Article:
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Energy Update: March 19, 2021

In the States

CT: At an event unveiling the state’s first electric school bus, Governor Ned Lamont urged state lawmakers to authorize Connecticut to join the Transportation and Climate Initiative Program (TCIP), a regional multi-state cap-and-trade agreement that aims to curb carbon emissions from transportation and other sources. Although Governor Lamont has already agreed to join the program, formally joining the TCIP requires a bill to be approved by the state’s General Assembly. A closely contested vote on the bill is expected in the coming weeks. Democratic members tend to support the plan since it represents an opportunity to address climate change, but Republican members as well as oil and gas industry advocates tend to oppose the plan, arguing it will lead to increased gas prices for consumers. “It’s not an easy vote for the legislature,” said Governor Lamont. “A lot of these votes aren’t easy, but [the TCIP] will make a transformative difference for our kids, for our families, [and] for public health.’' Connecticut Gov. Lamont Lobbies for Regional Effort to Fight Climate Change; Electric School Buses Could be Funded under InitiativeThe Hartford Courant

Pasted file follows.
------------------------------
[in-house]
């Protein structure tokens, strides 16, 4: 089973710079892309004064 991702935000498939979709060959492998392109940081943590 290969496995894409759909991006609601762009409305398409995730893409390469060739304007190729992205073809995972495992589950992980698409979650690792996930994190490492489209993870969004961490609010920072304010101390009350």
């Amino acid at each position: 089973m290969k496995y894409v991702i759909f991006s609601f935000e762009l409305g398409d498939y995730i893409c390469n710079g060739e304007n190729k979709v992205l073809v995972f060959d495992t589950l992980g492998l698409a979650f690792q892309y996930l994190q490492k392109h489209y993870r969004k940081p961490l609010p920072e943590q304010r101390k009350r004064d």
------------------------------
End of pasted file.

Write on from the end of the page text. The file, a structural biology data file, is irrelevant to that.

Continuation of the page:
MA: Lawmakers sent a sweeping climate-focused measure to Governor Charlie Baker’s desk with a veto-proof majority after incorporating many of the Governor’s proposed changes since he vetoed the legislation initially. The bill aims to put Massachusetts on a path to net-zero carbon emissions by 2050 by promoting renewable energy and reducing the state’s reliance on fossil fuels. The bill also prescribes stricter energy efficiency requirements for appliances and compels utilities to buy more electricity generated from offshore wind power projects. Governor Baker first vetoed the bill in early February, sending it back to the legislature with a number of proposed amendments that aimed to address costs. The new bill includes 42 of the 47 changes Governor Baker proposed. Governor Baker is said to be pleased with the bill and is expected to sign it, according to Kathleen Theoharides, Massachusetts’ secretary of energy and environmental affairs. Legislature Approves Climate Bill, Sends Back to Governor BakerThe Boston Globe